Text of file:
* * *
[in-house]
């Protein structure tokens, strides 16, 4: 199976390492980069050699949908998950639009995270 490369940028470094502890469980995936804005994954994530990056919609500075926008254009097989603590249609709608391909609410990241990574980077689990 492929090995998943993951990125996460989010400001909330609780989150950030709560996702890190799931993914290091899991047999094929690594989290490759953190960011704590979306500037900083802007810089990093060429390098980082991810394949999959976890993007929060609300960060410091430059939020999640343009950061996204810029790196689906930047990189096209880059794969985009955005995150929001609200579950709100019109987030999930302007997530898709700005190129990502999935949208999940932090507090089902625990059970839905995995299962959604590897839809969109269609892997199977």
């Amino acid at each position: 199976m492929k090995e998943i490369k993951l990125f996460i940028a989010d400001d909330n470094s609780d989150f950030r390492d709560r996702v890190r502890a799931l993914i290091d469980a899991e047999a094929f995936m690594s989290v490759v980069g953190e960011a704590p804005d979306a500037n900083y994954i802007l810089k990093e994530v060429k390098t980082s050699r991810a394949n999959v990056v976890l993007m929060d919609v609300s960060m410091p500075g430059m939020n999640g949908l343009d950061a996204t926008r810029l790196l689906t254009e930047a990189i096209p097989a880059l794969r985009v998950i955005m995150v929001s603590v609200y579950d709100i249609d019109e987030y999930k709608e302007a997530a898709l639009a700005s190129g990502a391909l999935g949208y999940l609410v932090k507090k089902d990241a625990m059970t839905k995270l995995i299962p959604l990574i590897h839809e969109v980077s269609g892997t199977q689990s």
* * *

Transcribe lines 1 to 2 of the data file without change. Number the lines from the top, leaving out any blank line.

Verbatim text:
[in-house]
């Protein structure tokens, strides 16, 4: 199976390492980069050699949908998950639009995270 490369940028470094502890469980995936804005994954994530990056919609500075926008254009097989603590249609709608391909609410990241990574980077689990 492929090995998943993951990125996460989010400001909330609780989150950030709560996702890190799931993914290091899991047999094929690594989290490759953190960011704590979306500037900083802007810089990093060429390098980082991810394949999959976890993007929060609300960060410091430059939020999640343009950061996204810029790196689906930047990189096209880059794969985009955005995150929001609200579950709100019109987030999930302007997530898709700005190129990502999935949208999940932090507090089902625990059970839905995995299962959604590897839809969109269609892997199977």